Friday, May 22, 2009


Chloe Joy is asleep beside me, moaning every now and again. She had the yellow fever and rabies shots this afternoon. Her fever is high, which is normal, and our quad family is helping us rotate between fever reducers through the night…

To keep all of our arms moving after all of our shots, we played a weak game of frisbee golf in the sunshiny-ness. By the fifth round, I laid in the grass at the top of a hill, enjoying the frisbee pillow. The strategist woke me from my reverie, "This is frisbee golf! Keep moving!" (That's the difference between me and him. He's squinting through the pine trees, positioning himself to go in for the victory...and I'm listening to the blue-winged, whirring insect dancing through the tall grass. He would never say an insect dances, or even that it whirs-- and especially not in the middle of a considerable competition.)

Once his frisbee-victory had been established, we followed the Strategist down a tractor-hewn trail. It took relentless convincing to maintain followers as we traipsed through the same pasture where my strategist and I had watched leaping deer on Tuesday. But eventually the trail ended, as they always do, and we were fixed on an enchanting, muddy river complete with a sturdy rope swing and miniature cabin. What deliciousness!

I’d desperately needed this diversion. The intensity of the training process has been staggering at times. Daily, I feel exposed and raw. Any hidden indulgence that I've unknowingly nursed lies open before me, screaming to be coddled. Each feeble attempt I've made to tell myself what is acceptable and what is not, is met with this obstinate battle-cry from my gut: "But I want to do things my way!"

Last night, burying my head in my hands I cried aloud, "I am weak! I thought I was strong, but I am desperately weak. I need help to do what I believe. I need help to live what I believe! My belief is bigger than I am, and I'm drowning in my smallness!"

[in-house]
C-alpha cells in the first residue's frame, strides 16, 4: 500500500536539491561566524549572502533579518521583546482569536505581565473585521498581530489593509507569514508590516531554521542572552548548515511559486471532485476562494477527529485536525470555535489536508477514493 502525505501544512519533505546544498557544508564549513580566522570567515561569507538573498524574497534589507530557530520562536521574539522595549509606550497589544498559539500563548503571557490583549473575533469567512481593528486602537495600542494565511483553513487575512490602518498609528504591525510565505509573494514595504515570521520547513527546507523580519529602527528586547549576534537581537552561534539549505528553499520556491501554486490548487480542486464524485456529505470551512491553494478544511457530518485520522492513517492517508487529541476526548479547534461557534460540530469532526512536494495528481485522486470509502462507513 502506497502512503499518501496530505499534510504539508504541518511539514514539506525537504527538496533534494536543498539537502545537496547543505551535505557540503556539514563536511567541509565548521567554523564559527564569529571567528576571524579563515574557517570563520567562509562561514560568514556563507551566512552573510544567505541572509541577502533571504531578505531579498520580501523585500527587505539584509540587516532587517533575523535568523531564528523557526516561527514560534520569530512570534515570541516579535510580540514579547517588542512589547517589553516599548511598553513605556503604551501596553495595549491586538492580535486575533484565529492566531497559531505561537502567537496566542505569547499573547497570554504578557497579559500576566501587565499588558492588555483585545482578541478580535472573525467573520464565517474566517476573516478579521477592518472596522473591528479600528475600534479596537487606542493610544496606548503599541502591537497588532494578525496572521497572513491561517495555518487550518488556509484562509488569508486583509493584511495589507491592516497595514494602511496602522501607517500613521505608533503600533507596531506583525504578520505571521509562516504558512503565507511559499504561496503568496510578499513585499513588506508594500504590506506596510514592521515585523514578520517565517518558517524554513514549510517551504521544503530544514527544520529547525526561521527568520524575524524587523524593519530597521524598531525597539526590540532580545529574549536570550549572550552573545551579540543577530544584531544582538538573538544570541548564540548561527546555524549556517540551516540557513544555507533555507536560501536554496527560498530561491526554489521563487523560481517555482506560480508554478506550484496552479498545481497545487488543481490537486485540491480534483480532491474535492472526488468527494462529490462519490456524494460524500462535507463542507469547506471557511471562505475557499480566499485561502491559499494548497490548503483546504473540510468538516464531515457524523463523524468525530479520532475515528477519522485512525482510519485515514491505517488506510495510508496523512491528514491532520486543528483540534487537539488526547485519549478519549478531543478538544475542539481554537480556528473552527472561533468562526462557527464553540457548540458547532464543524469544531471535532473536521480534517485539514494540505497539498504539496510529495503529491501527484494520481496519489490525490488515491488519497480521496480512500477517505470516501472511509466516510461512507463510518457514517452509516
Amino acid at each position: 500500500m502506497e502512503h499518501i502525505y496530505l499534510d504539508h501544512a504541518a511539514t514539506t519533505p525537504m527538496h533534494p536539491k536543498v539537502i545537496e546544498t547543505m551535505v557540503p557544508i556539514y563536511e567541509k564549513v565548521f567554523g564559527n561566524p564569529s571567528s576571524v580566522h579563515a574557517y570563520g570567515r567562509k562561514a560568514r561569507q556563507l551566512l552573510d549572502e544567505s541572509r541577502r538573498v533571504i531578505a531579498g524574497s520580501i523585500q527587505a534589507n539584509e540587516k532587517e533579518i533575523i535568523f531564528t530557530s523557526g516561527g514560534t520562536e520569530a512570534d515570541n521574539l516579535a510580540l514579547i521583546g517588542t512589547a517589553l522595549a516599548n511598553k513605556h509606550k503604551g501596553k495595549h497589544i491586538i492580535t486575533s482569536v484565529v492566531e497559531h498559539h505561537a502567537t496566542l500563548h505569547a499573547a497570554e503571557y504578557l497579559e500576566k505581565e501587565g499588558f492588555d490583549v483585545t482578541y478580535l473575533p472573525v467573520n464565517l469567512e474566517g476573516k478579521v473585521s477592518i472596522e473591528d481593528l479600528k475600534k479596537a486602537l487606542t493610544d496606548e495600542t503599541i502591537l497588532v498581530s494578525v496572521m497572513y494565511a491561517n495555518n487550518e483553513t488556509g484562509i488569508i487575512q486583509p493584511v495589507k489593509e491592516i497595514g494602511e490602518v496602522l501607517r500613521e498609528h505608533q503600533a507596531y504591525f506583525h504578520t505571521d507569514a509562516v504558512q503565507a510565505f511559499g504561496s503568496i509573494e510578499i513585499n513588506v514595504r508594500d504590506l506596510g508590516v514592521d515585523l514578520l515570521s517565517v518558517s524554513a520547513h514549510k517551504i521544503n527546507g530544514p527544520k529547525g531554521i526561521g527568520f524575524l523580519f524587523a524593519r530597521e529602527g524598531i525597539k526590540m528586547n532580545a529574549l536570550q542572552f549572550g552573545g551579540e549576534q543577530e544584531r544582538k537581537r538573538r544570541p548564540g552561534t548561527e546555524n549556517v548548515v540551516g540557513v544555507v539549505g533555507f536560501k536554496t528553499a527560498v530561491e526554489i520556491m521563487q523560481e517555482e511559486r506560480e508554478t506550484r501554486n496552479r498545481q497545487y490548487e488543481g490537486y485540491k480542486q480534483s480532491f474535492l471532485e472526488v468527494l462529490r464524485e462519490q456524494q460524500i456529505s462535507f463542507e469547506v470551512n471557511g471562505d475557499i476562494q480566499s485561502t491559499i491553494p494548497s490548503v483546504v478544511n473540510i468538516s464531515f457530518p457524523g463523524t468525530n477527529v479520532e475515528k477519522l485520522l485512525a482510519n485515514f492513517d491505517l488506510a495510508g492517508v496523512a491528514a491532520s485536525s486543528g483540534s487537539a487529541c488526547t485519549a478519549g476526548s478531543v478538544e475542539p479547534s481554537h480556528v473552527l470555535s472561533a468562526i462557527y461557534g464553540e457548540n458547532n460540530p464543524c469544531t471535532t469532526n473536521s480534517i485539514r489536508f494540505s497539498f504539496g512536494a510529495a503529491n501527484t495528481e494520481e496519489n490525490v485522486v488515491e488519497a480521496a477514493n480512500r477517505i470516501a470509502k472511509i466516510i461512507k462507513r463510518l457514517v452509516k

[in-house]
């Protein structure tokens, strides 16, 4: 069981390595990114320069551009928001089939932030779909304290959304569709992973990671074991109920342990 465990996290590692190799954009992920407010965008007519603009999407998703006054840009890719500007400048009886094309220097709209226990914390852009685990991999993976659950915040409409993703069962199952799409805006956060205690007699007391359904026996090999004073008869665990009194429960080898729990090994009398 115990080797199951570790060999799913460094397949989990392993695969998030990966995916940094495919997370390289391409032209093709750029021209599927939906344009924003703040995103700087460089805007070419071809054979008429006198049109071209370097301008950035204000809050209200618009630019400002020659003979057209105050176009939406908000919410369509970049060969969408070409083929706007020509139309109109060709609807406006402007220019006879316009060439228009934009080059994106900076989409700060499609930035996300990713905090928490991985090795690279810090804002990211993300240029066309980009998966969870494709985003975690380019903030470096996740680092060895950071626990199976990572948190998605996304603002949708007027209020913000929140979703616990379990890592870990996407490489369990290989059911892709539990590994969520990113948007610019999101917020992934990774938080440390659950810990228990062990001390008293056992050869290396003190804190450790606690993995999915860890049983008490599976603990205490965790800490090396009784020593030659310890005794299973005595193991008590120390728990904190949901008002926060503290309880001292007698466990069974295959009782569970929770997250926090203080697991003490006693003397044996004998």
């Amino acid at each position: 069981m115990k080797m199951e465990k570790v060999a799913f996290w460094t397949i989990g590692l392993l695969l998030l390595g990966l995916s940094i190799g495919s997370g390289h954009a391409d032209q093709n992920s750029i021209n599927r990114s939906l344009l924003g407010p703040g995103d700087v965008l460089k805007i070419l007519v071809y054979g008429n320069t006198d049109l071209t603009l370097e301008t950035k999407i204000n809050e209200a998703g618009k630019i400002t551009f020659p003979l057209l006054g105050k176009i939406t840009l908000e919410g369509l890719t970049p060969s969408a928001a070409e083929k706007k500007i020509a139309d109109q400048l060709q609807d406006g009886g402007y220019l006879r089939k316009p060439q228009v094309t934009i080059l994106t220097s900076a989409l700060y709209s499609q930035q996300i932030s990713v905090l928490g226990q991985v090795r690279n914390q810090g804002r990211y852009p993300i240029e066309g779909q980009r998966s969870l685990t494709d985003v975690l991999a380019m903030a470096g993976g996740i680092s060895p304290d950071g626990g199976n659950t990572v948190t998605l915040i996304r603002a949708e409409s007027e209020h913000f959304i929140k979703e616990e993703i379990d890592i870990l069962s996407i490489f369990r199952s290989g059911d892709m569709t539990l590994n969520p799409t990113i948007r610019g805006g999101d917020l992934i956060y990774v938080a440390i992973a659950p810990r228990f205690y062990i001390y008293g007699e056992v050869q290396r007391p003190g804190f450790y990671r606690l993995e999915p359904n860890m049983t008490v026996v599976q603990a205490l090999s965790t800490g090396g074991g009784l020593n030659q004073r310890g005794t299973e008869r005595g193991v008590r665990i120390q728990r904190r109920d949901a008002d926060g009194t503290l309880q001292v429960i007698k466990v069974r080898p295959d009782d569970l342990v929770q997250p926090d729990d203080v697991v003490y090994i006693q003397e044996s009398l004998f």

It hit me. I cannot attack my thought life like I do the game of Frisbee golf: handing over the victory to another in contented oblivion, while I pursue personal peace and pleasure. The problem for me starts at the beginning of the day…

Mornings are hard for me. I like to sleep in. I enjoy late, lingering nights. I’ve often minimized this, but doing so has been too costly. I am realizing that my personal victories will be established in simple decisions. Personal losses will be obtained in these same, simple decisions. Simple decision: I must get to bed early enough to actually wake up and seek God. With eyes wide open to the mercies of God, I beg you, my brothers, as an act of intelligent worship, to give him your bodies, as a living sacrifice, consecrated to Him and acceptable by Him. Don’t let the world squeeze you into its own mold, but let God remold your minds from within, so that you may prove in practice that the plan of God for you is good…(Romans 12:1-2, Phillips).

With eyes wide open to the mercies of God, and as a reasonable service to God, the mornings are an opportunity to present my body a living sacrifice To Him. To do so is to make a simple decision to fight for joy. Certainly, I may resign myself to cozy covers and a dull, sleepy daze, but my patterns lead to mediocrity, dissatisfaction and general, mild misery. The mild, mediocre misery is to me a slow, steady form of torture.